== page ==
RUTH SUNDERLAND: Break the City boys’ club by looking harder at the female candidates
Shriti Vadera is an inspired choice to chair the Prudential. This is not merely because she is female and of Asian origin, so she therefore ticks the ‘diversity’ boxes.
Regardless of gender or ethnicity, which to her credit she has never played upon, she is one of the best operators in the City.
Like many women of her generation, who started out in the Eighties when ‘woke’ was what happened when you got up in the morning, she needed to be much better than the men to reach the top.
Significant appointment: Shriti Vadera is an inspired choice to chair the Prudential
Vadera was a strong candidate to take over from Mark Carney as Governor of the Bank of England and would have been the first woman to have occupied that role.
In the end, she lost to Andrew Bailey. The leading insider, he was always a hard man to beat. The Old Lady’s loss is Pru’s gain.
Still only in her fifties, Vadera has plenty of time and my prediction is that she could well bag the Governor’s job after Bailey. You read it here first. The Bank job has eluded her for now, but she remains the first and so far the only woman to chair a large British bank, Santander UK, an offshoot of the Spanish giant.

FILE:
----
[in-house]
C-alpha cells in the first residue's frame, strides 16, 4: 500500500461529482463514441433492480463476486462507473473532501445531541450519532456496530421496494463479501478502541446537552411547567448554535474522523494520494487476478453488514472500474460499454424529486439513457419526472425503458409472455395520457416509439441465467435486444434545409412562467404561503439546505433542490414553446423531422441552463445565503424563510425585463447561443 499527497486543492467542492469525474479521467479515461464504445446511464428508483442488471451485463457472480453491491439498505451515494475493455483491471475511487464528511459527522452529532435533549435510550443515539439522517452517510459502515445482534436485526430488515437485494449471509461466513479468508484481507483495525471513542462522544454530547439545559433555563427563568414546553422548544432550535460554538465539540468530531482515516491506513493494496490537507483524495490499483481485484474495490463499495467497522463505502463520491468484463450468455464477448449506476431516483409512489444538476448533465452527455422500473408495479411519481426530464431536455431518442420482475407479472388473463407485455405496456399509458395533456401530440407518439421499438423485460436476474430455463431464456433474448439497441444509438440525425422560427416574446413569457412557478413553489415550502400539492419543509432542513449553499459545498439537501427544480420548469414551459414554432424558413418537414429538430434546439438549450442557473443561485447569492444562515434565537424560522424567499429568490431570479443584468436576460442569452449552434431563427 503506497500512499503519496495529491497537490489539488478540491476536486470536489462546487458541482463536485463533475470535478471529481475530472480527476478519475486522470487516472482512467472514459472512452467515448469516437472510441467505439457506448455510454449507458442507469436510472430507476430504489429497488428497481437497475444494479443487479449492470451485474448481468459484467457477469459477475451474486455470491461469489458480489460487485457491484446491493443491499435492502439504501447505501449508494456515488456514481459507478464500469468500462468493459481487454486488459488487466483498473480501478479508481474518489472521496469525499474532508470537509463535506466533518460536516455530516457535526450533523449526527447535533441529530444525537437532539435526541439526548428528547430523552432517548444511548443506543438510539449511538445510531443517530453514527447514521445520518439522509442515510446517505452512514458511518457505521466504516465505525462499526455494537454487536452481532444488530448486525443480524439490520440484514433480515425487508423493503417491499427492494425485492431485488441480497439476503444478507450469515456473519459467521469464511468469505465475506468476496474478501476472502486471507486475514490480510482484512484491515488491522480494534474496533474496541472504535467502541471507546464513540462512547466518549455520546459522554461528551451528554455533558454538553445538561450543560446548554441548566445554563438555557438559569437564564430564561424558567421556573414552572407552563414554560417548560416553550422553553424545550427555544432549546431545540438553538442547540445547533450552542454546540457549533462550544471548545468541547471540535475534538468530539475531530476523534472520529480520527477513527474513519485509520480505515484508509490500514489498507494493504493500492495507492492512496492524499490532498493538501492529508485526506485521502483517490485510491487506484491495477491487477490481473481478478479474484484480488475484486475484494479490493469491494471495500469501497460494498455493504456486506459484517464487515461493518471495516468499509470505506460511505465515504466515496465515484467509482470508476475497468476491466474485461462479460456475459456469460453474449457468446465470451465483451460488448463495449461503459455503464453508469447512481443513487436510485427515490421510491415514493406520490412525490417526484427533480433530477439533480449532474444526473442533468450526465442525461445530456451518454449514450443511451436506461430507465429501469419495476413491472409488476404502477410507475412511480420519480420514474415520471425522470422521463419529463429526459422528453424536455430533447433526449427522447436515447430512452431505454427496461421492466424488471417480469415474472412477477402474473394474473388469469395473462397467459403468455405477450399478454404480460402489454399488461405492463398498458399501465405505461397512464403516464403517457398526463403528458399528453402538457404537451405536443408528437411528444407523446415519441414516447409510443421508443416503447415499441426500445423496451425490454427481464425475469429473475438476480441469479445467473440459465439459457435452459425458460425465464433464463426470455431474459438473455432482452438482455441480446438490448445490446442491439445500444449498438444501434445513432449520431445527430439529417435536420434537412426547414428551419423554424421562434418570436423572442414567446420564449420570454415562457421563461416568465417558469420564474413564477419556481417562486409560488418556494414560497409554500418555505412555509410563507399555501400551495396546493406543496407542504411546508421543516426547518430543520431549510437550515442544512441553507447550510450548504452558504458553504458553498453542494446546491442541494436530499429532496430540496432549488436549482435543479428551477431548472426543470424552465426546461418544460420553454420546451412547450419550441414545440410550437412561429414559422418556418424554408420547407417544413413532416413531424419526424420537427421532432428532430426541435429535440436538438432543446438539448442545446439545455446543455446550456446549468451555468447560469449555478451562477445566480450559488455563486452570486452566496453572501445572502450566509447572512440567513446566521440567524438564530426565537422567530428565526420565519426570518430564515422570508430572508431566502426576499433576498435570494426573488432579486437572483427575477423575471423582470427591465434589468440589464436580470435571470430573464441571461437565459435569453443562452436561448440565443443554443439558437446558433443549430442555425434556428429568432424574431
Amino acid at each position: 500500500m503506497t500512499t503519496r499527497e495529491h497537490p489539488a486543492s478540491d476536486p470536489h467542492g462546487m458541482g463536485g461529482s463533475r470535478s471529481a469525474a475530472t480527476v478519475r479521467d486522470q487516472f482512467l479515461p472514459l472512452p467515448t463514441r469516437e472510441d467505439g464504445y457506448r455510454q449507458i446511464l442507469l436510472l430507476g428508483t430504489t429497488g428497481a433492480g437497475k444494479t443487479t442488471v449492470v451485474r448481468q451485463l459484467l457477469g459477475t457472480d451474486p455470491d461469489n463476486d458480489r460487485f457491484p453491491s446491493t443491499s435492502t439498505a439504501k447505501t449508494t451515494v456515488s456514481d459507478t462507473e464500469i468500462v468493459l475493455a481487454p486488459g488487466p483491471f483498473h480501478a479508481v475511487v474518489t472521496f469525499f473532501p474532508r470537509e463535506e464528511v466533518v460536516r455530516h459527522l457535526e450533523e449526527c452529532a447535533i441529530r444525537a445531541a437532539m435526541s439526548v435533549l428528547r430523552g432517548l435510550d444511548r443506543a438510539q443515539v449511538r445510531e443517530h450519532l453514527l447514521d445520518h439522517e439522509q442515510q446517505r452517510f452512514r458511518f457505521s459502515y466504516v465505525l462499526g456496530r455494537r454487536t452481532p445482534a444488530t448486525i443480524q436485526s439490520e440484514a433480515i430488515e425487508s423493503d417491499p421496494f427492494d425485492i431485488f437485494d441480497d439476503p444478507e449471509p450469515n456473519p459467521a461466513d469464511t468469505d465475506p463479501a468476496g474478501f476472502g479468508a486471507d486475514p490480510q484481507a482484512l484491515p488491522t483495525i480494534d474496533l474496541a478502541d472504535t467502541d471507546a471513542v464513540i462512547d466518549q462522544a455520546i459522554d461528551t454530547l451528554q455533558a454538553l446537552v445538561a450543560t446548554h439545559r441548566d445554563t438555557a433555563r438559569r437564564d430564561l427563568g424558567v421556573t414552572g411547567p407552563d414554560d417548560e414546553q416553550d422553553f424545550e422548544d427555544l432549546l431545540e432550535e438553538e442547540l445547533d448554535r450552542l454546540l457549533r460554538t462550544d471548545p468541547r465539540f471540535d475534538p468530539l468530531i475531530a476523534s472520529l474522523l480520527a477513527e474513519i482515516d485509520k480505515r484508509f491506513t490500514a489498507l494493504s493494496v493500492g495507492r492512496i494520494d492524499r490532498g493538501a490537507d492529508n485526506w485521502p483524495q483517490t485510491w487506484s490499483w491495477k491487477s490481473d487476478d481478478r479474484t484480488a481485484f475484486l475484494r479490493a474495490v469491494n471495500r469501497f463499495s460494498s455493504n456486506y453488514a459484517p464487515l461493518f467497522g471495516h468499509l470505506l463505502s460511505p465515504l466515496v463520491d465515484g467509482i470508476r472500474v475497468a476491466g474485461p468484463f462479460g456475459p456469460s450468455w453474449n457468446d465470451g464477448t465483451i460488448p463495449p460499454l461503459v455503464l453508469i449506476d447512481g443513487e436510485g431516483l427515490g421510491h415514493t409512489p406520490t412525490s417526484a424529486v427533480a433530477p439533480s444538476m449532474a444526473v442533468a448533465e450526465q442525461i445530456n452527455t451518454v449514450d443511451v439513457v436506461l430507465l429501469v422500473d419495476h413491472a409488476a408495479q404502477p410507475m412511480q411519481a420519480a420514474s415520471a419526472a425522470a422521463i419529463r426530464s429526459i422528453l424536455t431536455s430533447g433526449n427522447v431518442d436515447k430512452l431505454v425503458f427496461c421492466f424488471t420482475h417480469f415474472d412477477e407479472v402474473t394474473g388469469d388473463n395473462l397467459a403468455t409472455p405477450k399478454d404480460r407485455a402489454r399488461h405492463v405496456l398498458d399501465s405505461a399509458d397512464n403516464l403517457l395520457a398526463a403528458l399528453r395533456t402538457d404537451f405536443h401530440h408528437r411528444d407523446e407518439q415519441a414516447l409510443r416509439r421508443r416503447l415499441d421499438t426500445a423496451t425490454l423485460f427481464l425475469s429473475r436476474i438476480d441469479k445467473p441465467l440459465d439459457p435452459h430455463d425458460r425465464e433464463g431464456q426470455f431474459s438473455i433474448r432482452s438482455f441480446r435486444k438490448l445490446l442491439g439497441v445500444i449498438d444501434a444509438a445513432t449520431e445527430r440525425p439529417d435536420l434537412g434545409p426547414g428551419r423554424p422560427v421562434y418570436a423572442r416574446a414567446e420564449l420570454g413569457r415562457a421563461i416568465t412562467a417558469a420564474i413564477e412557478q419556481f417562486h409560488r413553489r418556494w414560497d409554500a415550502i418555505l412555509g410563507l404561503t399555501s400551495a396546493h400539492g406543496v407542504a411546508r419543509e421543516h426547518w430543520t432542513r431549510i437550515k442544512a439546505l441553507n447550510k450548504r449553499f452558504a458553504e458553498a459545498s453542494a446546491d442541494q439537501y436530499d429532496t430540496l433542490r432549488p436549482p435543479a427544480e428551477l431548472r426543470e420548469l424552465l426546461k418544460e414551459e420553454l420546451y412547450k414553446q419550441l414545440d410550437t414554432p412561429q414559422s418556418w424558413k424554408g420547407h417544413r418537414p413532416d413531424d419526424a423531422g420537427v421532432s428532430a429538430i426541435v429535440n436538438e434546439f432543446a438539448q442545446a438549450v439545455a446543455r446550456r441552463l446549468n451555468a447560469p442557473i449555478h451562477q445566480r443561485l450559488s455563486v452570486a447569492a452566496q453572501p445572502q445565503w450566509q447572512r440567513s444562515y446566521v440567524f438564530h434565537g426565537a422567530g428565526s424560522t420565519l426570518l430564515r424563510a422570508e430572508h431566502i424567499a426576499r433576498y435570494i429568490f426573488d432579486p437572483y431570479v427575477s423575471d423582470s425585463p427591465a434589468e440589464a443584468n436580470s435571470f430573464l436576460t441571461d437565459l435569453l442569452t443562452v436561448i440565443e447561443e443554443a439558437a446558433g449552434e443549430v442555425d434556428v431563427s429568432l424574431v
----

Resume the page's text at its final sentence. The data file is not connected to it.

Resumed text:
It is not a bad moment to extricate herself from that one. Santander, which has an army of small British shareholders after swallowing Abbey and Alliance & Leicester, is struggling.
Profits in the UK fell by more than a third last year and its treatment of customers is under scrutiny after it cut interest rates on its once popular 123 current account. She has been supportive of Nathan Bostock, the chief executive, but he has been a letdown and was last week running shy of media questions on his performance.
As well as a deep grounding in finance –Vadera started her career as an investment banker with SG Warburg – she has plenty of international experience and exposure to high level politics.
She is best known, of course, during her time as a minister in Gordon Brown’s government, for being one of the small group of people who rescued the country from the banks at the time of the financial crisis.
Hher arrival at the Pru comes at an interesting juncture for the insurance giant. It has recently demerged from its UK asset management operation, M&G, and has no operations left in this country, just a share quote on the London market and an HQ.
The Pru’s business is concentrated in fast-growing but volatile Asian economies, where Vadera’s experience, including advisory roles to Singapore’s sovereign wealth fund Temasek and to the Korean presidency of the G20, will come in handy.
The insurer also has a sizeable operation in the slower growth US. One big decision facing her is whether to spin that off. She will also determine the future of the company’s affable chief executive, Mike Wells.
Her appointment is significant beyond the Prudential because it adds to the pitifully small number of chairwomen.
Our sister paper the Mail on Sunday reported in the summer that there are more men called Michael chairing Footsie firms than there are women.
This is just ludicrous, particularly as several of the male incumbents have chairmanships at more than one blue chip company.
There can’t possibly be such a dire shortage of talent that the headhunters can’t find a hundred people to chair our leading businesses and are forced to double up.
This speaks of a lack of imagination and an old boys’ club. Fortunately there is an easy way to change it, which is to look harder at the female candidates.